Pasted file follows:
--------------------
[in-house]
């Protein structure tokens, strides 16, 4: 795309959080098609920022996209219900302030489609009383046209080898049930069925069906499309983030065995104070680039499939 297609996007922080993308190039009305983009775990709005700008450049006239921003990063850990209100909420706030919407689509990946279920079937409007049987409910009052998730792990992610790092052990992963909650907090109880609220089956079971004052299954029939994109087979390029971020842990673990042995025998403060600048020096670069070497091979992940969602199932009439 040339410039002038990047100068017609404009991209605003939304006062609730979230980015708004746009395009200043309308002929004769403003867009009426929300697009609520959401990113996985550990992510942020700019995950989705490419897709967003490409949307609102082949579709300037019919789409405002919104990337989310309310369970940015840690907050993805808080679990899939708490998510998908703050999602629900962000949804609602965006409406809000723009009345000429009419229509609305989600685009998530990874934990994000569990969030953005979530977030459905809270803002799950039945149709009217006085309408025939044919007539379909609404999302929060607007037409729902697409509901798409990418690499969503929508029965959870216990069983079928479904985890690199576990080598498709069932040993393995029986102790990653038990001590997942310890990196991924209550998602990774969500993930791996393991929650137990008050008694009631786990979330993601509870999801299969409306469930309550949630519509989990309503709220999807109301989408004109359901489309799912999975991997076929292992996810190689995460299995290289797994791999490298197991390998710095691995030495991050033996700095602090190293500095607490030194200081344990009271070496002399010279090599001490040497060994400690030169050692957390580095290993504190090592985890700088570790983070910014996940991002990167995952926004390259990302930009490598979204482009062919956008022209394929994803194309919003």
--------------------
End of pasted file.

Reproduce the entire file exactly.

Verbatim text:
[in-house]
């Protein structure tokens, strides 16, 4: 795309959080098609920022996209219900302030489609009383046209080898049930069925069906499309983030065995104070680039499939 297609996007922080993308190039009305983009775990709005700008450049006239921003990063850990209100909420706030919407689509990946279920079937409007049987409910009052998730792990992610790092052990992963909650907090109880609220089956079971004052299954029939994109087979390029971020842990673990042995025998403060600048020096670069070497091979992940969602199932009439 040339410039002038990047100068017609404009991209605003939304006062609730979230980015708004746009395009200043309308002929004769403003867009009426929300697009609520959401990113996985550990992510942020700019995950989705490419897709967003490409949307609102082949579709300037019919789409405002919104990337989310309310369970940015840690907050993805808080679990899939708490998510998908703050999602629900962000949804609602965006409406809000723009009345000429009419229509609305989600685009998530990874934990994000569990969030953005979530977030459905809270803002799950039945149709009217006085309408025939044919007539379909609404999302929060607007037409729902697409509901798409990418690499969503929508029965959870216990069983079928479904985890690199576990080598498709069932040993393995029986102790990653038990001590997942310890990196991924209550998602990774969500993930791996393991929650137990008050008694009631786990979330993601509870999801299969409306469930309550949630519509989990309503709220999807109301989408004109359901489309799912999975991997076929292992996810190689995460299995290289797994791999490298197991390998710095691995030495991050033996700095602090190293500095607490030194200081344990009271070496002399010279090599001490040497060994400690030169050692957390580095290993504190090592985890700088570790983070910014996940991002990167995952926004390259990302930009490598979204482009062919956008022209394929994803194309919003």